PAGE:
[OPE-L] a problem for socialism (was "Peak Oil")

From: Gerald_A_Levy@MSN.COM
Date: Wed Mar 16 2005 - 08:12:14 EST

Paul Z,

Thanks for picking-up on the Caffetzis article (aside: if others had
problems using the url,  try using the url from my message on 3/9
where I mentioned his article in _Mute_).

> Peak Oil is far more serious that such a conclusion captures.  It is a
> huge ecological crisis, caused by capitalism.  It is far more than just
> a 'distribution of income'/'rate of surplus value' question.  It is a rape
> of  the Earth question with huge 'blowback', which could be
> ameliorated with worldwide genuine socialism but even so we would
> have to face the stark consequences of the preceding capitalist mode
> of production. [...]
> It would not even be avoided by socialism since socialism would
> inherit the hydrocarbon-based transportation, fertilization, manufacturing
> system all of us are using constantly, and the resulting ecological
> disasters. [...]

I agree.  I will go further, though, and suggest that -- looking towards the
future -- it is more than a question of the material conditions that will be
inherited under socialism.

The presumption of most socialists seems to be:  yes, there will be
challenges,  but we'll cross that road when we get to it.

I don't think, though, that most socialists have considered adequately
the nature (no pun intended) of some of these challenges.

*For example*, consider the issue of the destruction of habitat for
other species and the annihilation (genocide in many cases) of many
species.  OK, it's easy enough to say that this is a problem
that is largely a consequence of capitalism and the genuine protection
of  non-human species will only be possible under socialism.

I would suggest, though,  that the survival of other species (and,
ultimately, our own since we all inhabit the same planet  and the
future of humankind is inexorably bound to the future of other living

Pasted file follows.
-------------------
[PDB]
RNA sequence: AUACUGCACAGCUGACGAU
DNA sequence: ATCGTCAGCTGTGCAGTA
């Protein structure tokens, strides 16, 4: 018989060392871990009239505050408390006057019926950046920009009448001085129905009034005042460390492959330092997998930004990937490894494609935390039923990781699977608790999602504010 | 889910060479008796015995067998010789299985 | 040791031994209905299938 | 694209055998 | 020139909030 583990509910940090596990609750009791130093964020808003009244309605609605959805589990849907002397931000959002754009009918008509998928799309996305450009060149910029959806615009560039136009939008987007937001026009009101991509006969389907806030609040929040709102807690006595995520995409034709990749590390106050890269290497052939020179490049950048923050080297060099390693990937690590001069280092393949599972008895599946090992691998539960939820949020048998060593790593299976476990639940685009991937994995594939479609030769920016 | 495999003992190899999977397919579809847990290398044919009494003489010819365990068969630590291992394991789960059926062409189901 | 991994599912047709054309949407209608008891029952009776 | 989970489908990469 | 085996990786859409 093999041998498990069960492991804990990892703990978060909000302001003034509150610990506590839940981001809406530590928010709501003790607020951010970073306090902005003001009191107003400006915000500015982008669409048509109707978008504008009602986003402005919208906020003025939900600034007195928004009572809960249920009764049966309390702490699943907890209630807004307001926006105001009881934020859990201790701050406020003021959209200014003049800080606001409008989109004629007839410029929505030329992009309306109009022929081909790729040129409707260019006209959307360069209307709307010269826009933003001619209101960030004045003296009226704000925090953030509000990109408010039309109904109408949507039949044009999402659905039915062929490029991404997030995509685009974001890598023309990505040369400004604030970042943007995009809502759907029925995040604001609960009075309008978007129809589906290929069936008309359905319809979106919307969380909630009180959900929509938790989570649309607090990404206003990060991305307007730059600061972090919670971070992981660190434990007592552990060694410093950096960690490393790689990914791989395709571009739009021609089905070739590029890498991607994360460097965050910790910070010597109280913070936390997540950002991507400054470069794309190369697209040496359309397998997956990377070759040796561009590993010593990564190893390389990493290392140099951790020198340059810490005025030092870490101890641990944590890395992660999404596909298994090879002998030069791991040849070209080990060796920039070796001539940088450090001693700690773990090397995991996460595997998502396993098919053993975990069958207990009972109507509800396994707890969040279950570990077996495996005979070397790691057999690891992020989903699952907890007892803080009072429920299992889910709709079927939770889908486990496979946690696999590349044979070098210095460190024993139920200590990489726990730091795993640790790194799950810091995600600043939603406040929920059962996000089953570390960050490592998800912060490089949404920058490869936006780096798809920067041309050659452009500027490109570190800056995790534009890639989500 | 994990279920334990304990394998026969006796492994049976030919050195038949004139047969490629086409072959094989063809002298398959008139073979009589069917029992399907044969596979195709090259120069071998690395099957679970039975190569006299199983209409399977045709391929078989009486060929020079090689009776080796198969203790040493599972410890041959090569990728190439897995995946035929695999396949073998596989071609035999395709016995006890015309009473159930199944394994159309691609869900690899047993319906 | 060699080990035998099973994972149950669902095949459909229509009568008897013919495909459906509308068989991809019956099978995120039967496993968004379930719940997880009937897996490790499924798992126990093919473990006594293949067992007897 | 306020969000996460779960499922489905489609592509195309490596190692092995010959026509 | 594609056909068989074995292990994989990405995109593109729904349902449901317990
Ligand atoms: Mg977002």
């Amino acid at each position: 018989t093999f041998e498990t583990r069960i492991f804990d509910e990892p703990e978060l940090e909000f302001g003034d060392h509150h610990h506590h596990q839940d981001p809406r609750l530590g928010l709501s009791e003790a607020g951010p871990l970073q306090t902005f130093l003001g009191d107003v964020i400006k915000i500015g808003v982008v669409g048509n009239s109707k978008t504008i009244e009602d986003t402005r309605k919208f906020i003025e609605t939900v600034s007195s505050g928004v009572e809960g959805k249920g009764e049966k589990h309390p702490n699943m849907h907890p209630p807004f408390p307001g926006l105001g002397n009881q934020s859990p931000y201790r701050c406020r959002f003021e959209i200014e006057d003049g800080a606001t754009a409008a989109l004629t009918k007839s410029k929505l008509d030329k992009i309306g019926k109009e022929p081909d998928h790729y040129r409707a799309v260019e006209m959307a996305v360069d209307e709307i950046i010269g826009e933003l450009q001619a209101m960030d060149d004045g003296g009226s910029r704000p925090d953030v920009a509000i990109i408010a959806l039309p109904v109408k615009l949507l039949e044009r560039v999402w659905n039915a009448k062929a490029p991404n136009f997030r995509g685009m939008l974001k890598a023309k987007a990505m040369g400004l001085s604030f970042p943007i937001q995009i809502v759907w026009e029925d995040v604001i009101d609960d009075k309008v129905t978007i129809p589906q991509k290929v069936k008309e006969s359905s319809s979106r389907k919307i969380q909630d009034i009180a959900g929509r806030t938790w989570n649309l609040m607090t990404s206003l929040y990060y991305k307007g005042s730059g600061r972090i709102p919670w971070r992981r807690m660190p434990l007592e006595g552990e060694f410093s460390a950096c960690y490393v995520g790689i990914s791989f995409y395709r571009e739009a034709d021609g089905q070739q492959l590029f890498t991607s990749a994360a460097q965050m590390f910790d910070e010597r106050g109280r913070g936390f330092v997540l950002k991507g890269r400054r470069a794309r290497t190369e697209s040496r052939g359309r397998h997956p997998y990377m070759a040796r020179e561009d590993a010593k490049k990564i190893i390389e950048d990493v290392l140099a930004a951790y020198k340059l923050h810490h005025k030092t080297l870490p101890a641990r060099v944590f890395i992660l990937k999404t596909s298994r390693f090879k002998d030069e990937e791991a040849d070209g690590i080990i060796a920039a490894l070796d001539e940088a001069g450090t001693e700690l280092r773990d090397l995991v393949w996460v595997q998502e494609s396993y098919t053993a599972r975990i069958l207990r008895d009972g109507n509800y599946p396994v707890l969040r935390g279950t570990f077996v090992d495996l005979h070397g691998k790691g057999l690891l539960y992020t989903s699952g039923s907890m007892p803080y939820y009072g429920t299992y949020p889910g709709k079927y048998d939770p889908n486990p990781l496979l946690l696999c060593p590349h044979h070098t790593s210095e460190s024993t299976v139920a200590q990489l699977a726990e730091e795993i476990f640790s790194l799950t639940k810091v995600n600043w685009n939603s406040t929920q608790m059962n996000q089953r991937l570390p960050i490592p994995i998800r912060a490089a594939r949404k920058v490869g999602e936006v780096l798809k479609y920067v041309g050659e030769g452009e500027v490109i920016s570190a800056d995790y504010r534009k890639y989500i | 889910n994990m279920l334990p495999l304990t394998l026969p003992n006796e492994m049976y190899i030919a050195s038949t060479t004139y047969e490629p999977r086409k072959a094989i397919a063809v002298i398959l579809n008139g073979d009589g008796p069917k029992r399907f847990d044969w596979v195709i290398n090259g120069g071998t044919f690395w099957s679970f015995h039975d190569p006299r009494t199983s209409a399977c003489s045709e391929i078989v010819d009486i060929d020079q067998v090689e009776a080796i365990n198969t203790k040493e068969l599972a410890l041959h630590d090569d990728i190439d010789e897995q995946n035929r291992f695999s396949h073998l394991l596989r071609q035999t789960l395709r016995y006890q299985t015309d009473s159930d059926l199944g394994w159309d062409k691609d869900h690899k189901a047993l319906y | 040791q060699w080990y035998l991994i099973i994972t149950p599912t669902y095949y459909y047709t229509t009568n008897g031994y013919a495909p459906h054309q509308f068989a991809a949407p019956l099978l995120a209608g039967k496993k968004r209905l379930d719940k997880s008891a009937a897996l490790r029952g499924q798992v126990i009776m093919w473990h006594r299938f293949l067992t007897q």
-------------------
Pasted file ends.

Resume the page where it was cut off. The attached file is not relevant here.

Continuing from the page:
beings) will require a change in human *ethics*  and *culture*.

The construction of socialism must involve the transformation of
human consciousness and, with it, a change in perspective
regarding all species _including _our own.

This need to transform human ethics and culture has long been
recognized by some socialists.  For example, Janos Kornai
(back in the 1980's) emphasized the importance of "socialist
ethics" and how that, in practice, was violated by "Departmentalism"
and (willy-nilly) by internalities.  Another way of expressing this
problem is as a conflict between the "general" and the "particular"
interest.  But, what is the "general" interest?  _Whose_ interest?

Kornai didn't really deal with the issue I am getting at (although he
was certainly aware of the consequences of internalities on the
environment, which came into focus especially because of the
ecological disaster caused at Chernobyl).

Looking towards the future, there is no question that the wants
and needs of  a socialist society will have environmental
consequences in terms of land use,  resource extraction,
and increased production of material goods.  As those decisions
are being made,  how will we consider the needs of other
species in relation to our own wants and needs?

Socialists have long been opposed to chauvinism in all of its
forms -- _except one_.

*Human chauvinism*: the arrogant belief by humans that we constitute
a "superior" species to all others.  On what scientific and ethical basis
can we claim that "our" needs as humans are more important than the
needs of other species?

This chauvinism, of course, has a long history.  It is an ideology
that is fostered by states, educational institutions, (most) religious
institutions and even to a significant degree by the 'scientific'
community.   But, it is also a cultural and ethical belief which was
brought into being historically and was alien to many pre-capitalist
social formations.

An 'environmentally friendly' (and therefore feasible in the long-term)
socialism will have to confront this form of chauvinism -- just as
we have to (and should now) confront other forms of chauvinism.

In solidarity, Jerry

PS:  I have thought a lot about these issues recently.  The stimulus
for this introspection was someone I had the honor and privilege
of meeting and interacting with on several occasions last summer
while I was sailing in Maine.  He was a  juvenile Beluga whale who
was named (by others) 'Poco' and he became one of my best --
and most intelligent and caring! -- friends.  It is only our own arrogance,
narrow-mindedness,  ignorance and inability to communicate with
beings who are non-humans that allow us to continue with the
self-assured pretense of believing that we are the "highest" life form.
I know better, not only intellectually, but personally.  For that, I have
Poco to  thank.  Some day, I hope to write more about this this
experience, but not now.  It is still too painful -- since he died
(because of an infectious disease, according to the necropsy
performed at the Woods Hole Oceanographic Institute) in November.

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